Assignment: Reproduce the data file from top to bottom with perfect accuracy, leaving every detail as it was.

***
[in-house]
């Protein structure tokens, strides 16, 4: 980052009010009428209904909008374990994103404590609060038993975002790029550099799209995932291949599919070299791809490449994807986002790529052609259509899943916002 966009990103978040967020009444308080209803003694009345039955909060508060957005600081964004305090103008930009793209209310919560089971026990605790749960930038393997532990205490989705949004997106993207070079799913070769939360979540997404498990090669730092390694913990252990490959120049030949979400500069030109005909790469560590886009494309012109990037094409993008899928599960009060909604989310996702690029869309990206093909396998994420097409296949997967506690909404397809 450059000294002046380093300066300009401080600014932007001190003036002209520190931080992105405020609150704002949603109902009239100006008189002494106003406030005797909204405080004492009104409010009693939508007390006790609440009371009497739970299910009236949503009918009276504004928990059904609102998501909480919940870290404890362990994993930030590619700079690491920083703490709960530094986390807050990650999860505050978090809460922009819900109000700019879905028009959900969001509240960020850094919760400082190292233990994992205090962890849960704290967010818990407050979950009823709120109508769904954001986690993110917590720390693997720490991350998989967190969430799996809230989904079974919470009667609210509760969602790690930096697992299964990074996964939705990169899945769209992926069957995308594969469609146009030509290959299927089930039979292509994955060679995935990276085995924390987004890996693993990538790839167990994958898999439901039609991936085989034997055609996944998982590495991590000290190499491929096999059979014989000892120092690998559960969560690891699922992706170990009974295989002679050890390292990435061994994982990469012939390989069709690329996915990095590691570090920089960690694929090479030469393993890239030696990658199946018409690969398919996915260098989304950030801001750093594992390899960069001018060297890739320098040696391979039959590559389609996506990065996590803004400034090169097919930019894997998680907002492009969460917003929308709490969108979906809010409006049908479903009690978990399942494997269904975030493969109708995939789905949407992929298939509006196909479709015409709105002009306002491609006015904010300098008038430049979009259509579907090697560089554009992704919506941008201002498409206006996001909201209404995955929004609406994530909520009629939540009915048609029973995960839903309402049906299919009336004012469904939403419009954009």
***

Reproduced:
[in-house]
């Protein structure tokens, strides 16, 4: 980052009010009428209904909008374990994103404590609060038993975002790029550099799209995932291949599919070299791809490449994807986002790529052609259509899943916002 966009990103978040967020009444308080209803003694009345039955909060508060957005600081964004305090103008930009793209209310919560089971026990605790749960930038393997532990205490989705949004997106993207070079799913070769939360979540997404498990090669730092390694913990252990490959120049030949979400500069030109005909790469560590886009494309012109990037094409993008899928599960009060909604989310996702690029869309990206093909396998994420097409296949997967506690909404397809 450059000294002046380093300066300009401080600014932007001190003036002209520190931080992105405020609150704002949603109902009239100006008189002494106003406030005797909204405080004492009104409010009693939508007390006790609440009371009497739970299910009236949503009918009276504004928990059904609102998501909480919940870290404890362990994993930030590619700079690491920083703490709960530094986390807050990650999860505050978090809460922009819900109000700019879905028009959900969001509240960020850094919760400082190292233990994992205090962890849960704290967010818990407050979950009823709120109508769904954001986690993110917590720390693997720490991350998989967190969430799996809230989904079974919470009667609210509760969602790690930096697992299964990074996964939705990169899945769209992926069957995308594969469609146009030509290959299927089930039979292509994955060679995935990276085995924390987004890996693993990538790839167990994958898999439901039609991936085989034997055609996944998982590495991590000290190499491929096999059979014989000892120092690998559960969560690891699922992706170990009974295989002679050890390292990435061994994982990469012939390989069709690329996915990095590691570090920089960690694929090479030469393993890239030696990658199946018409690969398919996915260098989304950030801001750093594992390899960069001018060297890739320098040696391979039959590559389609996506990065996590803004400034090169097919930019894997998680907002492009969460917003929308709490969108979906809010409006049908479903009690978990399942494997269904975030493969109708995939789905949407992929298939509006196909479709015409709105002009306002491609006015904010300098008038430049979009259509579907090697560089554009992704919506941008201002498409206006996001909201209404995955929004609406994530909520009629939540009915048609029973995960839903309402049906299919009336004012469904939403419009954009």